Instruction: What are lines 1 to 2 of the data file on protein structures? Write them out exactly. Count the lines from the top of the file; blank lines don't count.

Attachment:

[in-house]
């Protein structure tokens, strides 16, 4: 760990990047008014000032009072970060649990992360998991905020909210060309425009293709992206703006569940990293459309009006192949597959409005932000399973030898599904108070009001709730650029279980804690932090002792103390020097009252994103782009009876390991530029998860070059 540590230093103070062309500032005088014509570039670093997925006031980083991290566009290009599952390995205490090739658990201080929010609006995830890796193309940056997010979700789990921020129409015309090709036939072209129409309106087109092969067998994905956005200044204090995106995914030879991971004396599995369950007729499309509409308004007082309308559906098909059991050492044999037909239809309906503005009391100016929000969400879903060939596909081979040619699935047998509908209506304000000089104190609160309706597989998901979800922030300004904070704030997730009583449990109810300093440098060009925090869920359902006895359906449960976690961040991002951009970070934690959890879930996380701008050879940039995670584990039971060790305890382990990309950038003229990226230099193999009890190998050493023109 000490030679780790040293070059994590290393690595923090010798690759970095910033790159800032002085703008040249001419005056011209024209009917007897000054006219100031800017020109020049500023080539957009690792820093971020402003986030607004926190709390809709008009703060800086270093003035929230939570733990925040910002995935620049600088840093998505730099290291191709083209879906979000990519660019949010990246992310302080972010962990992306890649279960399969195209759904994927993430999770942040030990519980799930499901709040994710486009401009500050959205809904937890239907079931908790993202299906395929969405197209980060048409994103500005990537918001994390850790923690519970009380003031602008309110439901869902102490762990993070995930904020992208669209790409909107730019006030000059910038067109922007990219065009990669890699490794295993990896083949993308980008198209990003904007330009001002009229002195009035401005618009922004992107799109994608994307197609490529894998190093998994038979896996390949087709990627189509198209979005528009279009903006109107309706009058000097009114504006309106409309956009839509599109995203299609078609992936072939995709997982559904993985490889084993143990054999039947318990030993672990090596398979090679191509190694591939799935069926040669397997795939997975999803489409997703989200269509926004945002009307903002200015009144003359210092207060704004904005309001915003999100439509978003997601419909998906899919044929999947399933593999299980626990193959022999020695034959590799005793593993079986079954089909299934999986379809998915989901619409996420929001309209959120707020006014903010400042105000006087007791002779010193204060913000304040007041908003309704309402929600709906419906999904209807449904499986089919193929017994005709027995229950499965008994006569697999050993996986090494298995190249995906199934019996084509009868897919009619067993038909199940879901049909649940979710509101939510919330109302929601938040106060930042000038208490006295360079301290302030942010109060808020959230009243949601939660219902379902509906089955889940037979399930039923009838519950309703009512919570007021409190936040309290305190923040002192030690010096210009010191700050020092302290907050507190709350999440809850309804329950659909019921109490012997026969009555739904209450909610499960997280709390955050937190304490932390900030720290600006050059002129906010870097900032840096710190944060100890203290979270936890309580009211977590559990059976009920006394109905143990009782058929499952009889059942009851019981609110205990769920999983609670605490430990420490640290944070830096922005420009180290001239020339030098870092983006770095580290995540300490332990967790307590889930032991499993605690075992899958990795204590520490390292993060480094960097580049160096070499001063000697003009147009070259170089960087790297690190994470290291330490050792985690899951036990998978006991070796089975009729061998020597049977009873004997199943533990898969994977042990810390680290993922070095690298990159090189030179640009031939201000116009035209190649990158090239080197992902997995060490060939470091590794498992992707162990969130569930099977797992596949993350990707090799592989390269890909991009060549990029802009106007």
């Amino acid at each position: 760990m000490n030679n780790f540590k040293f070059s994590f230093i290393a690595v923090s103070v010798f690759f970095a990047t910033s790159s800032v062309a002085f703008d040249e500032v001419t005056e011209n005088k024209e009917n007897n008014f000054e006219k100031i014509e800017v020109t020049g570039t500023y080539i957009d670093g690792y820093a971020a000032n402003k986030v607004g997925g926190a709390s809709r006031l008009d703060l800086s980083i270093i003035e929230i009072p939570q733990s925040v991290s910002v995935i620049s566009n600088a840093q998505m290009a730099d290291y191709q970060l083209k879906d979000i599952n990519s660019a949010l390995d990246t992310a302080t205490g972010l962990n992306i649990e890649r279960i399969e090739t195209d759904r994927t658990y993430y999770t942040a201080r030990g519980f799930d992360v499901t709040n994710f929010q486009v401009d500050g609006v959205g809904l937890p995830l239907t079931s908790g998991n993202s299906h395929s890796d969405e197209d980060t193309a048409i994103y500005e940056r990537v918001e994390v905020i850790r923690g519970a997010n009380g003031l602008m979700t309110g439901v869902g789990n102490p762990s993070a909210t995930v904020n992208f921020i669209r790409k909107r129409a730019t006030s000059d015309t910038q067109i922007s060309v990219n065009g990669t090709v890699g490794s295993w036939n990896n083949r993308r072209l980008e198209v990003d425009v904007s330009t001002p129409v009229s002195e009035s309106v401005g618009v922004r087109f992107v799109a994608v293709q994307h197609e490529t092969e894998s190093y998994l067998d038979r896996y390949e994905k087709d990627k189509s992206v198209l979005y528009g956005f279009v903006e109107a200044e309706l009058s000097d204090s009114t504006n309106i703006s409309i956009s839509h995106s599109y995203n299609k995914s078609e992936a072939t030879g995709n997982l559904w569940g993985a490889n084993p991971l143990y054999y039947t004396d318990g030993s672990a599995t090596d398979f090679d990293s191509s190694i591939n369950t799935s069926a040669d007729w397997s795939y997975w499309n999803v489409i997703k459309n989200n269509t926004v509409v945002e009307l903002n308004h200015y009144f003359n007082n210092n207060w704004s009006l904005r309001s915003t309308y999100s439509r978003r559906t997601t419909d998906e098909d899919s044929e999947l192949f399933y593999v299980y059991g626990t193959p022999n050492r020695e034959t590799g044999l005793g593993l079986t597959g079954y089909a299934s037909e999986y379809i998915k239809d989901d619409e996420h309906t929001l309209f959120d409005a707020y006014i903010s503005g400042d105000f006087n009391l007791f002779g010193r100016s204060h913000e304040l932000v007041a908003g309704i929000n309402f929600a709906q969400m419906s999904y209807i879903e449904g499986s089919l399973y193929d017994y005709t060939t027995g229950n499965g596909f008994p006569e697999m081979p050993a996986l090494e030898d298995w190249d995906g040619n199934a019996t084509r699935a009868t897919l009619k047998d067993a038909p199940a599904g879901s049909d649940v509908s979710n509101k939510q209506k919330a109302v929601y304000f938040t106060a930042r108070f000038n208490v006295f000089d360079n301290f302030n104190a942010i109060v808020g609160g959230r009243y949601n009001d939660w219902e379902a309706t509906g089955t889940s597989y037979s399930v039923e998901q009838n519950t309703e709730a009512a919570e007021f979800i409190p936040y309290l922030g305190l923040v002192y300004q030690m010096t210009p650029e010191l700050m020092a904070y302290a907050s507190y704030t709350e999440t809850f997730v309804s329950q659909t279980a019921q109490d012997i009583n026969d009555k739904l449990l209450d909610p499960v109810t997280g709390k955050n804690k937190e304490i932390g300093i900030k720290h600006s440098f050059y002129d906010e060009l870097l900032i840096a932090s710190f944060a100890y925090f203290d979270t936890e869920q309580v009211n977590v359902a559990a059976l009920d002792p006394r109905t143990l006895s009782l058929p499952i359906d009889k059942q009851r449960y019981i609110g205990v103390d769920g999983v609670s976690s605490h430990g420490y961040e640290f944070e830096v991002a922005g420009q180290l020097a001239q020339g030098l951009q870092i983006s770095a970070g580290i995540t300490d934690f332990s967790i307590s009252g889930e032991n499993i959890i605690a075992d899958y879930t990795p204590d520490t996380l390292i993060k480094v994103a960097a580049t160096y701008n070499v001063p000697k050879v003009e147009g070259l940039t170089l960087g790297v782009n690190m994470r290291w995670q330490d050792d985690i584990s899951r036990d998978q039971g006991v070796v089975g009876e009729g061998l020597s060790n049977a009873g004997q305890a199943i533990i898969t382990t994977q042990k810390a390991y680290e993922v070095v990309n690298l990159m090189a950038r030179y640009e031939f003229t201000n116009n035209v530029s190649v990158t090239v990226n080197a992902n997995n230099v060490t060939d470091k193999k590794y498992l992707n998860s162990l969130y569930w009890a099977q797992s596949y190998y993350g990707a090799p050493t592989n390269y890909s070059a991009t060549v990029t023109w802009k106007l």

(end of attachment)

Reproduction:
[in-house]
């Protein structure tokens, strides 16, 4: 760990990047008014000032009072970060649990992360998991905020909210060309425009293709992206703006569940990293459309009006192949597959409005932000399973030898599904108070009001709730650029279980804690932090002792103390020097009252994103782009009876390991530029998860070059 540590230093103070062309500032005088014509570039670093997925006031980083991290566009290009599952390995205490090739658990201080929010609006995830890796193309940056997010979700789990921020129409015309090709036939072209129409309106087109092969067998994905956005200044204090995106995914030879991971004396599995369950007729499309509409308004007082309308559906098909059991050492044999037909239809309906503005009391100016929000969400879903060939596909081979040619699935047998509908209506304000000089104190609160309706597989998901979800922030300004904070704030997730009583449990109810300093440098060009925090869920359902006895359906449960976690961040991002951009970070934690959890879930996380701008050879940039995670584990039971060790305890382990990309950038003229990226230099193999009890190998050493023109 000490030679780790040293070059994590290393690595923090010798690759970095910033790159800032002085703008040249001419005056011209024209009917007897000054006219100031800017020109020049500023080539957009690792820093971020402003986030607004926190709390809709008009703060800086270093003035929230939570733990925040910002995935620049600088840093998505730099290291191709083209879906979000990519660019949010990246992310302080972010962990992306890649279960399969195209759904994927993430999770942040030990519980799930499901709040994710486009401009500050959205809904937890239907079931908790993202299906395929969405197209980060048409994103500005990537918001994390850790923690519970009380003031602008309110439901869902102490762990993070995930904020992208669209790409909107730019006030000059910038067109922007990219065009990669890699490794295993990896083949993308980008198209990003904007330009001002009229002195009035401005618009922004992107799109994608994307197609490529894998190093998994038979896996390949087709990627189509198209979005528009279009903006109107309706009058000097009114504006309106409309956009839509599109995203299609078609992936072939995709997982559904993985490889084993143990054999039947318990030993672990090596398979090679191509190694591939799935069926040669397997795939997975999803489409997703989200269509926004945002009307903002200015009144003359210092207060704004904005309001915003999100439509978003997601419909998906899919044929999947399933593999299980626990193959022999020695034959590799005793593993079986079954089909299934999986379809998915989901619409996420929001309209959120707020006014903010400042105000006087007791002779010193204060913000304040007041908003309704309402929600709906419906999904209807449904499986089919193929017994005709027995229950499965008994006569697999050993996986090494298995190249995906199934019996084509009868897919009619067993038909199940879901049909649940979710509101939510919330109302929601938040106060930042000038208490006295360079301290302030942010109060808020959230009243949601939660219902379902509906089955889940037979399930039923009838519950309703009512919570007021409190936040309290305190923040002192030690010096210009010191700050020092302290907050507190709350999440809850309804329950659909019921109490012997026969009555739904209450909610499960997280709390955050937190304490932390900030720290600006050059002129906010870097900032840096710190944060100890203290979270936890309580009211977590559990059976009920006394109905143990009782058929499952009889059942009851019981609110205990769920999983609670605490430990420490640290944070830096922005420009180290001239020339030098870092983006770095580290995540300490332990967790307590889930032991499993605690075992899958990795204590520490390292993060480094960097580049160096070499001063000697003009147009070259170089960087790297690190994470290291330490050792985690899951036990998978006991070796089975009729061998020597049977009873004997199943533990898969994977042990810390680290993922070095690298990159090189030179640009031939201000116009035209190649990158090239080197992902997995060490060939470091590794498992992707162990969130569930099977797992596949993350990707090799592989390269890909991009060549990029802009106007």